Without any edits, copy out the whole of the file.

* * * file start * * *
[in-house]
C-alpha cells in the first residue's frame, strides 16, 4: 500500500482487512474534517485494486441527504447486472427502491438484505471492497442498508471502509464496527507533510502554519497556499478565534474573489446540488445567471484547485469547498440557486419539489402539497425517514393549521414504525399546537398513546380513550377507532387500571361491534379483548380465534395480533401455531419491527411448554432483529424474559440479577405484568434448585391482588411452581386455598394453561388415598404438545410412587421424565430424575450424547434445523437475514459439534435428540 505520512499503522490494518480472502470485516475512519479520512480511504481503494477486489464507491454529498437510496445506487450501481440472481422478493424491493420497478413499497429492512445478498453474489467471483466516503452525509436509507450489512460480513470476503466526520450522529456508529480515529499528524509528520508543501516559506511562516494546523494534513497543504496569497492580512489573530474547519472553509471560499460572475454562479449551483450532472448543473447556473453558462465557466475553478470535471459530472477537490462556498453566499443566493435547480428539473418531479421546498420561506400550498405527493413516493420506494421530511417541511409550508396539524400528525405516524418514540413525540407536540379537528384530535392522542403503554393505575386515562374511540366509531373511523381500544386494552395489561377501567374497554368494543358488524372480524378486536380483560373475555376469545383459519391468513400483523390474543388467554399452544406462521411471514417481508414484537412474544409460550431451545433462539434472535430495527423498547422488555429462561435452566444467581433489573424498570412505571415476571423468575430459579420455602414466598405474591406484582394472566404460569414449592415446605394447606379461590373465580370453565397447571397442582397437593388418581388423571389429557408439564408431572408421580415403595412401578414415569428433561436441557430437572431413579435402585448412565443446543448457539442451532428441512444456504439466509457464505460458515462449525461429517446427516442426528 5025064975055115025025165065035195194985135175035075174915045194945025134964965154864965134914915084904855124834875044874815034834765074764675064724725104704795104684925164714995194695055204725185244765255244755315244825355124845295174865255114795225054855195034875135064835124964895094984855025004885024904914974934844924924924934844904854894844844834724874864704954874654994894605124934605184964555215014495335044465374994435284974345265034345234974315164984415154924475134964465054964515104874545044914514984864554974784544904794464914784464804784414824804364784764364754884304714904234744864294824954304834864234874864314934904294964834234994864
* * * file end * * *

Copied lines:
[in-house]
C-alpha cells in the first residue's frame, strides 16, 4: 500500500482487512474534517485494486441527504447486472427502491438484505471492497442498508471502509464496527507533510502554519497556499478565534474573489446540488445567471484547485469547498440557486419539489402539497425517514393549521414504525399546537398513546380513550377507532387500571361491534379483548380465534395480533401455531419491527411448554432483529424474559440479577405484568434448585391482588411452581386455598394453561388415598404438545410412587421424565430424575450424547434445523437475514459439534435428540 505520512499503522490494518480472502470485516475512519479520512480511504481503494477486489464507491454529498437510496445506487450501481440472481422478493424491493420497478413499497429492512445478498453474489467471483466516503452525509436509507450489512460480513470476503466526520450522529456508529480515529499528524509528520508543501516559506511562516494546523494534513497543504496569497492580512489573530474547519472553509471560499460572475454562479449551483450532472448543473447556473453558462465557466475553478470535471459530472477537490462556498453566499443566493435547480428539473418531479421546498420561506400550498405527493413516493420506494421530511417541511409550508396539524400528525405516524418514540413525540407536540379537528384530535392522542403503554393505575386515562374511540366509531373511523381500544386494552395489561377501567374497554368494543358488524372480524378486536380483560373475555376469545383459519391468513400483523390474543388467554399452544406462521411471514417481508414484537412474544409460550431451545433462539434472535430495527423498547422488555429462561435452566444467581433489573424498570412505571415476571423468575430459579420455602414466598405474591406484582394472566404460569414449592415446605394447606379461590373465580370453565397447571397442582397437593388418581388423571389429557408439564408431572408421580415403595412401578414415569428433561436441557430437572431413579435402585448412565443446543448457539442451532428441512444456504439466509457464505460458515462449525461429517446427516442426528 5025064975055115025025165065035195194985135175035075174915045194945025134964965154864965134914915084904855124834875044874815034834765074764675064724725104704795104684925164714995194695055204725185244765255244755315244825355124845295174865255114795225054855195034875135064835124964895094984855025004885024904914974934844924924924934844904854894844844834724874864704954874654994894605124934605184964555215014495335044465374994435284974345265034345234974315164984415154924475134964465054964515104874545044914514984864554974784544904794464914784464804784414824804364784764364754884304714904234744864294824954304834864234874864314934904294964834234994864